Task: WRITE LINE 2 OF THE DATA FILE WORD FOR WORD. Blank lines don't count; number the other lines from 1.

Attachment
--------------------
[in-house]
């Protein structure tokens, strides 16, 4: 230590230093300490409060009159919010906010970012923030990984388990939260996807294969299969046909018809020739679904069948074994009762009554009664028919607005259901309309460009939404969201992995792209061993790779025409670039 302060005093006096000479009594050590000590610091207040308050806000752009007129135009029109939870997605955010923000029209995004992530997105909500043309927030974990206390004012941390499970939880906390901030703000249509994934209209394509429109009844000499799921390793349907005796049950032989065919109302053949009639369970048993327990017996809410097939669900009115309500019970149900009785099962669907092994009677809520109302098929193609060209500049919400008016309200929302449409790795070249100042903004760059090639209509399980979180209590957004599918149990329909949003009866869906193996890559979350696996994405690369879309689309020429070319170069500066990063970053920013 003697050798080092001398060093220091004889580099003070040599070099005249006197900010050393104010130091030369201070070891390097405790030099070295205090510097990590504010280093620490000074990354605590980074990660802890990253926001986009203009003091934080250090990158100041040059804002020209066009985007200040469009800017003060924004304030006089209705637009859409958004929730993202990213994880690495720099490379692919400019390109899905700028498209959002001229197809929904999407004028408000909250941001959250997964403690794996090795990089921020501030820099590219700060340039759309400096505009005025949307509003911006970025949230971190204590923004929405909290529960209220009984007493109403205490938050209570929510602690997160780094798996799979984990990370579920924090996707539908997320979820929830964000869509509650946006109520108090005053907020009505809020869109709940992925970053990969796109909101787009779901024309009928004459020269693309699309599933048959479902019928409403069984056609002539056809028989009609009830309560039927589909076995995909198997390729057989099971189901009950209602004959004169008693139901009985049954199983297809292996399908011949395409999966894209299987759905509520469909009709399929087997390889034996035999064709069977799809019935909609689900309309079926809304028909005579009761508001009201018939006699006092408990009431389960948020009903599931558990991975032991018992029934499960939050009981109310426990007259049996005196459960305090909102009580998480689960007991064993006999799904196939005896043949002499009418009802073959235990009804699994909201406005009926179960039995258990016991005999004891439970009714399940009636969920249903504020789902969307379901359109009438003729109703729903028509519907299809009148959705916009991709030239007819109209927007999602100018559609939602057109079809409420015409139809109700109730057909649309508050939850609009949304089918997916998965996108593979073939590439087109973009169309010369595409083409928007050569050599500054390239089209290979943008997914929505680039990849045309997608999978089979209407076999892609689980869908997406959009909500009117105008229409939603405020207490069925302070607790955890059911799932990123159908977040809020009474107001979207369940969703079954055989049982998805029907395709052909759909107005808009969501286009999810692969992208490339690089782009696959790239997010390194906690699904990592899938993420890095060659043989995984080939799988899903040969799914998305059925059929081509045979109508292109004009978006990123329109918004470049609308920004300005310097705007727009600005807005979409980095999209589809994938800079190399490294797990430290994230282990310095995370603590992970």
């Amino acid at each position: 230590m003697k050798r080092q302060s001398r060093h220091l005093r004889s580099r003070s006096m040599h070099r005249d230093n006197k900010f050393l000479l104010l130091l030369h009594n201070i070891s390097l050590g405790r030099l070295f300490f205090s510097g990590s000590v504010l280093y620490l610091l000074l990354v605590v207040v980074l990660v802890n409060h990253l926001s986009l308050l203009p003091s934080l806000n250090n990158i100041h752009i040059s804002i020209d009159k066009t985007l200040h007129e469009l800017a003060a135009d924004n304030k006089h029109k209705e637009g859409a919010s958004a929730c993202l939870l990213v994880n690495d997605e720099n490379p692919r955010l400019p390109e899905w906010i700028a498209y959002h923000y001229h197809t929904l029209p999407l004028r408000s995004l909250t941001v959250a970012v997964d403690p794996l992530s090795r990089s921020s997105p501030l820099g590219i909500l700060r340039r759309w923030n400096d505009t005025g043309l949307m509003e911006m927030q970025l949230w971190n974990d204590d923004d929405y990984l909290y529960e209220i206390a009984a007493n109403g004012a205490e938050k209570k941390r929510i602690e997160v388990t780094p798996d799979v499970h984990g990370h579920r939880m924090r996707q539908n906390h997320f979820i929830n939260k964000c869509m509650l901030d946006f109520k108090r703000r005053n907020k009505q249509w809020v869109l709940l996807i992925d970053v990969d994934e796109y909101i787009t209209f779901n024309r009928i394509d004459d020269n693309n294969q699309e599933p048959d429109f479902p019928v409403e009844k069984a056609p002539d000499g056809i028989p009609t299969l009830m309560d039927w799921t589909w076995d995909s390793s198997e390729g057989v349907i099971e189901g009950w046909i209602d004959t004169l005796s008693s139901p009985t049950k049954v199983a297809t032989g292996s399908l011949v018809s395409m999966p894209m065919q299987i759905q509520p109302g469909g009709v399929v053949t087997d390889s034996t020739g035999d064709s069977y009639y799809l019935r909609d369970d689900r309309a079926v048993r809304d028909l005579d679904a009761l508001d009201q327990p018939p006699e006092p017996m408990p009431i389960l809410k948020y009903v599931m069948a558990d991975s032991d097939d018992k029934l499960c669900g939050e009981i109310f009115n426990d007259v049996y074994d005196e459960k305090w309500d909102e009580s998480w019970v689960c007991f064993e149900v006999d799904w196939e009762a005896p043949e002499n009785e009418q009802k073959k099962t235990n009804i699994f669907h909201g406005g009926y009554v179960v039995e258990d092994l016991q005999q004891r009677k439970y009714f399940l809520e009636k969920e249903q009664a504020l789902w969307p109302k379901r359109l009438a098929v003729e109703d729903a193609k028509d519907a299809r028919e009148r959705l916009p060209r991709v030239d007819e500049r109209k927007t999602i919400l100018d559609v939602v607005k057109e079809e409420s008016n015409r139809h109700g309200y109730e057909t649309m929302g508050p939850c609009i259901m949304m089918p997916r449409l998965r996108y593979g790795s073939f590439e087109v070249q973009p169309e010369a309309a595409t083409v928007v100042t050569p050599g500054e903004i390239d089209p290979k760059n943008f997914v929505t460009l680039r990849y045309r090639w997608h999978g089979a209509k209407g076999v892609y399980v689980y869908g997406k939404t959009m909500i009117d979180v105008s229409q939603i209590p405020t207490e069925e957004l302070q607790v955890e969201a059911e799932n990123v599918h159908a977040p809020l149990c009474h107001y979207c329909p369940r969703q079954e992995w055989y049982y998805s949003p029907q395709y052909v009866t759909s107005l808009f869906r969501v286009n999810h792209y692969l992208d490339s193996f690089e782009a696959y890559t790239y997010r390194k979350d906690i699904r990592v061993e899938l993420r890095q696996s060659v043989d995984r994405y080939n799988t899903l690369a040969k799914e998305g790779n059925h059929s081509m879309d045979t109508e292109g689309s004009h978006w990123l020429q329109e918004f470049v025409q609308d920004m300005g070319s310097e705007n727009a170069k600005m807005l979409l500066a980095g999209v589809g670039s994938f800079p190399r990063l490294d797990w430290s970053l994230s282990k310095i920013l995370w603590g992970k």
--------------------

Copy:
């Protein structure tokens, strides 16, 4: 230590230093300490409060009159919010906010970012923030990984388990939260996807294969299969046909018809020739679904069948074994009762009554009664028919607005259901309309460009939404969201992995792209061993790779025409670039 302060005093006096000479009594050590000590610091207040308050806000752009007129135009029109939870997605955010923000029209995004992530997105909500043309927030974990206390004012941390499970939880906390901030703000249509994934209209394509429109009844000499799921390793349907005796049950032989065919109302053949009639369970048993327990017996809410097939669900009115309500019970149900009785099962669907092994009677809520109302098929193609060209500049919400008016309200929302449409790795070249100042903004760059090639209509399980979180209590957004599918149990329909949003009866869906193996890559979350696996994405690369879309689309020429070319170069500066990063970053920013 003697050798080092001398060093220091004889580099003070040599070099005249006197900010050393104010130091030369201070070891390097405790030099070295205090510097990590504010280093620490000074990354605590980074990660802890990253926001986009203009003091934080250090990158100041040059804002020209066009985007200040469009800017003060924004304030006089209705637009859409958004929730993202990213994880690495720099490379692919400019390109899905700028498209959002001229197809929904999407004028408000909250941001959250997964403690794996090795990089921020501030820099590219700060340039759309400096505009005025949307509003911006970025949230971190204590923004929405909290529960209220009984007493109403205490938050209570929510602690997160780094798996799979984990990370579920924090996707539908997320979820929830964000869509509650946006109520108090005053907020009505809020869109709940992925970053990969796109909101787009779901024309009928004459020269693309699309599933048959479902019928409403069984056609002539056809028989009609009830309560039927589909076995995909198997390729057989099971189901009950209602004959004169008693139901009985049954199983297809292996399908011949395409999966894209299987759905509520469909009709399929087997390889034996035999064709069977799809019935909609689900309309079926809304028909005579009761508001009201018939006699006092408990009431389960948020009903599931558990991975032991018992029934499960939050009981109310426990007259049996005196459960305090909102009580998480689960007991064993006999799904196939005896043949002499009418009802073959235990009804699994909201406005009926179960039995258990016991005999004891439970009714399940009636969920249903504020789902969307379901359109009438003729109703729903028509519907299809009148959705916009991709030239007819109209927007999602100018559609939602057109079809409420015409139809109700109730057909649309508050939850609009949304089918997916998965996108593979073939590439087109973009169309010369595409083409928007050569050599500054390239089209290979943008997914929505680039990849045309997608999978089979209407076999892609689980869908997406959009909500009117105008229409939603405020207490069925302070607790955890059911799932990123159908977040809020009474107001979207369940969703079954055989049982998805029907395709052909759909107005808009969501286009999810692969992208490339690089782009696959790239997010390194906690699904990592899938993420890095060659043989995984080939799988899903040969799914998305059925059929081509045979109508292109004009978006990123329109918004470049609308920004300005310097705007727009600005807005979409980095999209589809994938800079190399490294797990430290994230282990310095995370603590992970």